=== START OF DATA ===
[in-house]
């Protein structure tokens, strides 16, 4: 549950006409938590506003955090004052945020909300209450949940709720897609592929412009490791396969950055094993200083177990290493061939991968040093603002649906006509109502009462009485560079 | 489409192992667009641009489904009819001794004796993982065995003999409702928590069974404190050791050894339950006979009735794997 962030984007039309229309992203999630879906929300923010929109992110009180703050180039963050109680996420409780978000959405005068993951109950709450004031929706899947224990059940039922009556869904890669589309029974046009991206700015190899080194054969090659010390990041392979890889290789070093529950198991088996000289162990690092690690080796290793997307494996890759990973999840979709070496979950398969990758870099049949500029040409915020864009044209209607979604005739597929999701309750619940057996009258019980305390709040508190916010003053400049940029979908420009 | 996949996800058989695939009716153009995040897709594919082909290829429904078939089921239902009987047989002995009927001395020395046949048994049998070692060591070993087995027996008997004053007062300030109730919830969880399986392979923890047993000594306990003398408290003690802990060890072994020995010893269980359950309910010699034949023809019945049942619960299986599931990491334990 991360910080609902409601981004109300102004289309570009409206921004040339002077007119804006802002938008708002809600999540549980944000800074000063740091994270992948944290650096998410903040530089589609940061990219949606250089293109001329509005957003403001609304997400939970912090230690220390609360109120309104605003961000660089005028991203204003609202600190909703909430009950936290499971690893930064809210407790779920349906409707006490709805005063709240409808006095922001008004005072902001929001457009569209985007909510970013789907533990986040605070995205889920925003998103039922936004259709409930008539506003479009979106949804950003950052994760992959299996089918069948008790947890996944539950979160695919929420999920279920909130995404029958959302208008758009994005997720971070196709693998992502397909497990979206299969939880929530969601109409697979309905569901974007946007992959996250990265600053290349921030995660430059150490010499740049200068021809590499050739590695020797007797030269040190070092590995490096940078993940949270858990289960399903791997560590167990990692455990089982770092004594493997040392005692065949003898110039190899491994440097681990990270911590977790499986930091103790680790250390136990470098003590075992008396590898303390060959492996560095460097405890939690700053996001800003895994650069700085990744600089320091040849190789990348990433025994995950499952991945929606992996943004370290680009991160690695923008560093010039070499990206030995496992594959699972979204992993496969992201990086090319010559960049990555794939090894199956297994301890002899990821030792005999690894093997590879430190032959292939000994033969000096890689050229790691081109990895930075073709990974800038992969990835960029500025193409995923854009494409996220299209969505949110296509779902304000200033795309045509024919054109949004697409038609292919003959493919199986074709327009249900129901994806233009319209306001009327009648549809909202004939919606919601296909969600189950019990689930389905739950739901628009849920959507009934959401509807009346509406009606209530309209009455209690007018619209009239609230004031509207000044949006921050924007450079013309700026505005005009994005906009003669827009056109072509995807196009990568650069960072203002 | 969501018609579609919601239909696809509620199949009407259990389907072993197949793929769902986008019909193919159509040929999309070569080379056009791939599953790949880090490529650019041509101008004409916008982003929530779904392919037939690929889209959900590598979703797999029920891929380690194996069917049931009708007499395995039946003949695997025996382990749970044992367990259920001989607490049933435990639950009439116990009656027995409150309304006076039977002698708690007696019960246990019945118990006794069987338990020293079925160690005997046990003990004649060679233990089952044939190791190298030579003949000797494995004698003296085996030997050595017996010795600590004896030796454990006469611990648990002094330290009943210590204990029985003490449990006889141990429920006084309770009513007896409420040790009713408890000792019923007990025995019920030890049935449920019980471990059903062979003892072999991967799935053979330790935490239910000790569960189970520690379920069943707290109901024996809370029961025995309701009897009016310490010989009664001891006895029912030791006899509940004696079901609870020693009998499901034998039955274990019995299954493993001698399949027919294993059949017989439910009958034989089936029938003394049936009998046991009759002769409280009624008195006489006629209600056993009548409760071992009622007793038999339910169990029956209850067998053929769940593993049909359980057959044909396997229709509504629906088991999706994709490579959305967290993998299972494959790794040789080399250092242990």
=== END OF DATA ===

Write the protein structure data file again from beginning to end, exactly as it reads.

[in-house]
């Protein structure tokens, strides 16, 4: 549950006409938590506003955090004052945020909300209450949940709720897609592929412009490791396969950055094993200083177990290493061939991968040093603002649906006509109502009462009485560079 | 489409192992667009641009489904009819001794004796993982065995003999409702928590069974404190050791050894339950006979009735794997 962030984007039309229309992203999630879906929300923010929109992110009180703050180039963050109680996420409780978000959405005068993951109950709450004031929706899947224990059940039922009556869904890669589309029974046009991206700015190899080194054969090659010390990041392979890889290789070093529950198991088996000289162990690092690690080796290793997307494996890759990973999840979709070496979950398969990758870099049949500029040409915020864009044209209607979604005739597929999701309750619940057996009258019980305390709040508190916010003053400049940029979908420009 | 996949996800058989695939009716153009995040897709594919082909290829429904078939089921239902009987047989002995009927001395020395046949048994049998070692060591070993087995027996008997004053007062300030109730919830969880399986392979923890047993000594306990003398408290003690802990060890072994020995010893269980359950309910010699034949023809019945049942619960299986599931990491334990 991360910080609902409601981004109300102004289309570009409206921004040339002077007119804006802002938008708002809600999540549980944000800074000063740091994270992948944290650096998410903040530089589609940061990219949606250089293109001329509005957003403001609304997400939970912090230690220390609360109120309104605003961000660089005028991203204003609202600190909703909430009950936290499971690893930064809210407790779920349906409707006490709805005063709240409808006095922001008004005072902001929001457009569209985007909510970013789907533990986040605070995205889920925003998103039922936004259709409930008539506003479009979106949804950003950052994760992959299996089918069948008790947890996944539950979160695919929420999920279920909130995404029958959302208008758009994005997720971070196709693998992502397909497990979206299969939880929530969601109409697979309905569901974007946007992959996250990265600053290349921030995660430059150490010499740049200068021809590499050739590695020797007797030269040190070092590995490096940078993940949270858990289960399903791997560590167990990692455990089982770092004594493997040392005692065949003898110039190899491994440097681990990270911590977790499986930091103790680790250390136990470098003590075992008396590898303390060959492996560095460097405890939690700053996001800003895994650069700085990744600089320091040849190789990348990433025994995950499952991945929606992996943004370290680009991160690695923008560093010039070499990206030995496992594959699972979204992993496969992201990086090319010559960049990555794939090894199956297994301890002899990821030792005999690894093997590879430190032959292939000994033969000096890689050229790691081109990895930075073709990974800038992969990835960029500025193409995923854009494409996220299209969505949110296509779902304000200033795309045509024919054109949004697409038609292919003959493919199986074709327009249900129901994806233009319209306001009327009648549809909202004939919606919601296909969600189950019990689930389905739950739901628009849920959507009934959401509807009346509406009606209530309209009455209690007018619209009239609230004031509207000044949006921050924007450079013309700026505005005009994005906009003669827009056109072509995807196009990568650069960072203002 | 969501018609579609919601239909696809509620199949009407259990389907072993197949793929769902986008019909193919159509040929999309070569080379056009791939599953790949880090490529650019041509101008004409916008982003929530779904392919037939690929889209959900590598979703797999029920891929380690194996069917049931009708007499395995039946003949695997025996382990749970044992367990259920001989607490049933435990639950009439116990009656027995409150309304006076039977002698708690007696019960246990019945118990006794069987338990020293079925160690005997046990003990004649060679233990089952044939190791190298030579003949000797494995004698003296085996030997050595017996010795600590004896030796454990006469611990648990002094330290009943210590204990029985003490449990006889141990429920006084309770009513007896409420040790009713408890000792019923007990025995019920030890049935449920019980471990059903062979003892072999991967799935053979330790935490239910000790569960189970520690379920069943707290109901024996809370029961025995309701009897009016310490010989009664001891006895029912030791006899509940004696079901609870020693009998499901034998039955274990019995299954493993001698399949027919294993059949017989439910009958034989089936029938003394049936009998046991009759002769409280009624008195006489006629209600056993009548409760071992009622007793038999339910169990029956209850067998053929769940593993049909359980057959044909396997229709509504629906088991999706994709490579959305967290993998299972494959790794040789080399250092242990």